Last year marked the 50th anniversary of the Association of Southeast Asian Nations (ASEAN), a unique achievement considering the regional conflicts and poverty which characterised the region in the first half of the 20th century. ASEAN’s remarkable journey to becoming the world’s sixth-largest economy has been powered by its people, with the establishment of a formidable labour force and subsequently a wealthier middle class that has driven domestic consumption.
Challenges to ASEAN’s growth
However, against this backdrop questions have been raised about the sustainability of ASEAN’s growth going forward. Global economic growth has slowed in recent years and this has affected all markets across the ASEAN region. GDP growth in Singapore - or developed ASEAN - dropped below the global average to 2% in 2016, and in emerging ASEAN (Indonesia, Malaysia, Philippines, Thailand and Vietnam) growth fell to 4.9%, following a high of 6.9% in 2010.
The 4th Industrial Revolution also threatens employment and disposable incomes in the short-term at least, if its adoption is not managed responsibly by both governments and businesses. This challenge will be felt throughout ASEAN; countries such as Thailand are already responding in earnest.
Furthermore, an overdependence on external trade partners, stagnating productivity growth, an ageing population and a lack of infrastructure are also significant challenges to ASEAN’s future prosperity.
Time to act
From a regional perspective, in order to offset the risk posed by the rising dependence on external partners, intra-ASEAN trade needs to be enhanced by strengthening regional cooperation, especially by reducing non-tariff trade barriers which reached a high of 5,975 in 2015. A reduction in technical barriers to trade measures must be prioritised in order to improve intra-regional cooperation within ASEAN, especially norms related to the discriminatory treatment of certain products, discrepancies in standards across markets and the lack of transparency in assessment procedures.
While regional cooperation is important to ASEAN’s continued growth, each individual country has its own challenges. In this context we see five categories of markets emerging across ASEAN based on their current economic position and pace of demographic transition.
The first category is the ageing-high income markets of Singapore and Brunei Darussalam, where the growing fiscal burden of an ageing population is accompanied by a reduction in the working-age population.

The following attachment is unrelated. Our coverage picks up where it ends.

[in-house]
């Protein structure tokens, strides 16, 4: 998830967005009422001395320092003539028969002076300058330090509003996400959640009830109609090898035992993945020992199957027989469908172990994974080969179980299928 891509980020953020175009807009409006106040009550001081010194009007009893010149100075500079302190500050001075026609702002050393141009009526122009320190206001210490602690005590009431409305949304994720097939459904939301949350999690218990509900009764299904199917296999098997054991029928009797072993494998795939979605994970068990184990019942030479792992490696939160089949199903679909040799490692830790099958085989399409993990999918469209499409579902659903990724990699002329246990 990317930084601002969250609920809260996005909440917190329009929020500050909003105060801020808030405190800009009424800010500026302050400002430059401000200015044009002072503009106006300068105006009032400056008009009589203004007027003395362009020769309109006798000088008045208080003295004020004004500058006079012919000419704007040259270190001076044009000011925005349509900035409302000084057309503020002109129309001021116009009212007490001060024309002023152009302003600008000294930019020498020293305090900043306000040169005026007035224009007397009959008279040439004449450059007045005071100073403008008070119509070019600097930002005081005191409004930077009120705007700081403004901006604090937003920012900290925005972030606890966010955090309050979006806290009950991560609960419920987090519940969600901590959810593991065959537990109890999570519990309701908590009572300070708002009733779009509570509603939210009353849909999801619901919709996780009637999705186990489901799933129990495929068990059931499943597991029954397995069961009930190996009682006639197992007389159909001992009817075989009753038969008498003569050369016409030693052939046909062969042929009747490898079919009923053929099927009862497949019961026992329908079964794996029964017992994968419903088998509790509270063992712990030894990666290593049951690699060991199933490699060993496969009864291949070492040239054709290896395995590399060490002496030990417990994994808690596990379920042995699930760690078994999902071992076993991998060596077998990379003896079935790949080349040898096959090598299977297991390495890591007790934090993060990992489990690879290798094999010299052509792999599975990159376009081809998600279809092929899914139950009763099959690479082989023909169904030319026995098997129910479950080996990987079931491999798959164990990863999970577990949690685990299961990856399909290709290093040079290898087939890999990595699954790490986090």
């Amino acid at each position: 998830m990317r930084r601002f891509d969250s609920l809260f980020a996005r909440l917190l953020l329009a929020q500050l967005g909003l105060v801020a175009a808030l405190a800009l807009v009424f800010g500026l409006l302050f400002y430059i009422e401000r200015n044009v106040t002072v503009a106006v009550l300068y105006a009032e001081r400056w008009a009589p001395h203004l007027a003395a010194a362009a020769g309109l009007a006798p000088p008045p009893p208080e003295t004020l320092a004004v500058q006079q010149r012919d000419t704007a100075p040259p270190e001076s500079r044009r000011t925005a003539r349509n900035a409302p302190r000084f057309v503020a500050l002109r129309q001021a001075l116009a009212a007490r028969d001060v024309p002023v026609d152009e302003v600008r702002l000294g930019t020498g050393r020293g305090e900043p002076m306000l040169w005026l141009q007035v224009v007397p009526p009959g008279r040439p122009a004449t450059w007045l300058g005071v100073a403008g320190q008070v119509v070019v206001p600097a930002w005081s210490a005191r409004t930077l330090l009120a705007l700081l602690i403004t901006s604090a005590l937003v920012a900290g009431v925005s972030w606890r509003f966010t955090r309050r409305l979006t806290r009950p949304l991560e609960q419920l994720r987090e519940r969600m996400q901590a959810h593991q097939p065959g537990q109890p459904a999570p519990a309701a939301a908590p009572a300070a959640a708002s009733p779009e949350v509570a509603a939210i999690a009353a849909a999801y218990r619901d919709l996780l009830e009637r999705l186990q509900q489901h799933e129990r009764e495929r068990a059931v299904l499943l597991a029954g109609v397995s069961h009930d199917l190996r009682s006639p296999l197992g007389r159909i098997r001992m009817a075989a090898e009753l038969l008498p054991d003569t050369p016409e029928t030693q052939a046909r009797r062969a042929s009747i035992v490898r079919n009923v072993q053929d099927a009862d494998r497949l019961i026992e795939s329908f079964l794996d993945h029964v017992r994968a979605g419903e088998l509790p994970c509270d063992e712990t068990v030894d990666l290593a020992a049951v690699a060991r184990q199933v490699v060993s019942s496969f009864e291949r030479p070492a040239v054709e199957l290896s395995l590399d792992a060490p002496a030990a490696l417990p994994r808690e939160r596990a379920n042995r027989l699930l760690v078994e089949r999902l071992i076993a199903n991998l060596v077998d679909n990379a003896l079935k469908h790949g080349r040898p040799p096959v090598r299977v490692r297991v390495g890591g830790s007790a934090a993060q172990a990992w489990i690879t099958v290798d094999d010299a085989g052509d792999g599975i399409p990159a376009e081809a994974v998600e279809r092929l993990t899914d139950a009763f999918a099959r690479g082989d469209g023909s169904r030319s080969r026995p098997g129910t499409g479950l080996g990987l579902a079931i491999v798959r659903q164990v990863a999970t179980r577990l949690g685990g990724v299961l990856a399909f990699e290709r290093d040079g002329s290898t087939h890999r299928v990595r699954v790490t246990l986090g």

ICT adoption and skill development, especially within SMEs, will be central to improving productivity. Given the central importance of trade to its economy, Singapore could play a leadership role in building stronger regional value chains by championing a reduction in non-tariff measures, strengthening local expertise in high-value added activities, and transforming into a centralised digital hub for companies to monitor and manage supply chains across the region.
The second category is the ageing-mid income markets of Malaysia and Thailand. Here, enabling structural shifts towards higher value-added activities in production will be key to remaining competitive amidst a fast-disappearing labour cost advantage.
Vietnam stands on its own as an ageing-low income market, and is facing higher socio-economic growth pressures associated with a population ageing at lower income levels.
Policy interventions such as addressing talent gaps through inward migration, and long-term reforms targeted at improving the labour force participation of women and older age groups will be key to reducing the impact of ageing across the countries in the three ageing categories. Healthcare infrastructure and skill development will also need to be strengthened, coupled with investments in physical and digital connectivity infrastructure.
Indonesia and the Philippines make up the younger-mid income markets category, and are at an ‘early-dividend’ stage as they are projected to record among the largest additions in working-age population in ASEAN in the coming years. Sustainable long-term growth will depend on their capacity to exploit the demographic dividend to their advantage – by focusing not only on the quantity but also on the quality of jobs being created, fostering entrepreneurship and adopting new digital solutions.
Our final category is the younger-low income markets of Cambodia, Lao and Myanmar, with the youngest populations in the region and a workforce which is expected to grow by 14 million by 2050. Job creation must take priority and reforms to foreign direct investment levels will be key to realising this objective. Digital adoption will help deliver access to basic services such as health, education and financial services that will improve social wellbeing and strengthen the human capital needed for growth.
New strategies for growth
The ASEAN secretariat and individual governments will need the support of the business community to drive the region’s growth. Just as governments will need new reform agendas, companies will also need to adopt more innovative strategies to promote and achieve growth. In our Future of ASEAN report we identify new strategies for growth across seven sectors.